I don't run for the glory. (In case you haven't figured it out yet, there is zero glory in running.) I run because I love it and I couldn't live any way other than to pursue what I love. Even in more glamorous sports like skiing, athletes like Shane aren't doing it for the glory. Perhaps as a teenager that was part of it, but if you're still doing it when you're 39, it's because you couldn't live any other way. You have gained perspective--you already know that glory does not stay, and that it doesn't matter.
When Shane McConkey died, this community had nothing but praise and admiration for him. People came out in droves to write letters and articles and commentary about Shane’s pioneering skiing, his positive outlook on life, and the great example he set as a father, coach and general role model for young skiers. Still, I know there are those outside the ski community, and even some quietly within, who say that fathers and husbands, mothers and wives, should not take the kinds of risks he took, that they have bigger obligations. I don’t know Sherry McConkey, but I am certain that even when their daughter was born, she did not expect Shane to give up doing what he loved. That would have been asking him to become someone other than the man she married. His obligations to his family were to love them, support them, and help them all live their lives well. I don’t think he could have accomplished that in any better way than he did.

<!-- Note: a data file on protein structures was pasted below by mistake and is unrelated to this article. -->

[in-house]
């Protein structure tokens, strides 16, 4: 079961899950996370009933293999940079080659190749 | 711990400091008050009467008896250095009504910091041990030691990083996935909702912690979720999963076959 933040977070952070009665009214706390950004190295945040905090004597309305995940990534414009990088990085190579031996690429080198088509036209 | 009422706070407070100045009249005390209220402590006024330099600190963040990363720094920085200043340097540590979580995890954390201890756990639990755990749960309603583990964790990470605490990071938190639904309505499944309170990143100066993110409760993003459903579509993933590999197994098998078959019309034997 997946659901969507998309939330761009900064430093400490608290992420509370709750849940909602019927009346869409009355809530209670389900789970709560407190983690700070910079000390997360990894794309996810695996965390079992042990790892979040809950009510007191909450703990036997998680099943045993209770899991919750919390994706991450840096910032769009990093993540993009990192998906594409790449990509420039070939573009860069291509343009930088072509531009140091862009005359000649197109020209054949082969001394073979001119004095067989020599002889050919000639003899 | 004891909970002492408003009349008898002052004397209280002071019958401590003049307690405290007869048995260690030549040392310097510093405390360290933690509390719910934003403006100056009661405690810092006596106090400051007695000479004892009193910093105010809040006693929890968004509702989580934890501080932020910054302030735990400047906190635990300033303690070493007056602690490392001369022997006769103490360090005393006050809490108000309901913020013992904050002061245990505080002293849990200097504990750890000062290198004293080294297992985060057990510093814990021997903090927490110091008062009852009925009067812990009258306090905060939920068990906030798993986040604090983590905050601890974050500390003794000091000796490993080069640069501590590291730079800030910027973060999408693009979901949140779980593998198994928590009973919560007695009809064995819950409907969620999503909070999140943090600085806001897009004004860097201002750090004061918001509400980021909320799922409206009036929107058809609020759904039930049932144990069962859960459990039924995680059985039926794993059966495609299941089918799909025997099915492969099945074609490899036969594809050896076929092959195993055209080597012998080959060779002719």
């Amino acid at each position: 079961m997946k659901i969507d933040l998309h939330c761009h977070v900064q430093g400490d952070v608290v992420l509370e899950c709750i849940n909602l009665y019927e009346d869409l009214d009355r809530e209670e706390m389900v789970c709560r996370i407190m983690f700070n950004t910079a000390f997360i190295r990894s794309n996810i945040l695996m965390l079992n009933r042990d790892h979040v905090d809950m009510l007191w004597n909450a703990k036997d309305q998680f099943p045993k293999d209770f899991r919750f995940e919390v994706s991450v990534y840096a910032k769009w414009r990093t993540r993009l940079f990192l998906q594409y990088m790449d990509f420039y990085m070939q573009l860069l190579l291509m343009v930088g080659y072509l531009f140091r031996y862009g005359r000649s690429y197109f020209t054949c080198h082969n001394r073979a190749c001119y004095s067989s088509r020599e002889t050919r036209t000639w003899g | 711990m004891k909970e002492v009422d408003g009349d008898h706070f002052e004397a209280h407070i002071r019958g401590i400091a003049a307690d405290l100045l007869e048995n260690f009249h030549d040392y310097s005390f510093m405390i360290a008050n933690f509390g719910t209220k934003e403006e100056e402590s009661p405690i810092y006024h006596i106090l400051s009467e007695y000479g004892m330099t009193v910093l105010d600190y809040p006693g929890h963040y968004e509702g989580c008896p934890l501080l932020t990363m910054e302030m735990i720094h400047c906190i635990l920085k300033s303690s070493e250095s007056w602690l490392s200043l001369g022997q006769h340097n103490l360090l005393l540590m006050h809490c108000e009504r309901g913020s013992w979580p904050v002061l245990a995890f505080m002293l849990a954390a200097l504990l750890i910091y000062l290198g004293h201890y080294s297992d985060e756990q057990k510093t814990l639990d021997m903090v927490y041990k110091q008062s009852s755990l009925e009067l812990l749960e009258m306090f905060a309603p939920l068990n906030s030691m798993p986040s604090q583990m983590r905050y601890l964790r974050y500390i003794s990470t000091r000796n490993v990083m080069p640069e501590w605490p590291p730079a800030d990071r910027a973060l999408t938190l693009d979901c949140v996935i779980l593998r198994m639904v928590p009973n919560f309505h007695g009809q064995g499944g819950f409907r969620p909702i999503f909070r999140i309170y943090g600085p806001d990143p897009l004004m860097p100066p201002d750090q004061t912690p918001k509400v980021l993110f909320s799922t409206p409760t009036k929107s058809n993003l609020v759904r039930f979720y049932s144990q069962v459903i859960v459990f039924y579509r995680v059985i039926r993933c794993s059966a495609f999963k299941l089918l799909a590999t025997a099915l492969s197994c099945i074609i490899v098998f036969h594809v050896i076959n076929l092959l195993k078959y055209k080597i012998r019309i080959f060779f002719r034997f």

To say that those who take these risks must wish to die young is to miss the essence of what they are doing. People who live with passion don’t want an early exit from this world; they want the most out of it. They don’t want to be left with nothing to live for. In Shane’s 39 years, he lived well, and left us all "townsmen of a stiller town."
If you haven't seen Shane's ski base jumping and wing-suit base jumping exploits from the movie "Seven Sunny Days," you should check it out here and here. It's mind blowing! The clip below however, from the movie "Push" does a better job of capturing Shane.
To an Athlete Dying Young
The time you won your town the race
We chaired you through the market-place;
Man and boy stood cheering by,
And home we brought you shoulder-high.
To-day, the road all runners come,
Shoulder-high we bring you home,
And set you at your threshold down,
Townsman of a stiller town.
Smart lad, to slip betimes away
From fields were glory does not stay
And early though the laurel grows
It withers quicker than the rose.
Eyes the shady night has shut
Cannot see the record cut,
And silence sounds no worse than cheers
After earth has stopped the ears:
Now you will not swell the rout
Of lads that wore their honours out,
Runners whom renown outran
And the name died before the man.
So set, before its echoes fade,
The fleet foot on the sill of shade,
And hold to the low lintel up
The still-defended challenge-cup.
And round that early-laurelled head
Will flock to gaze the strengthless dead,
And find unwithered on its curls
The garland briefer than a girl's.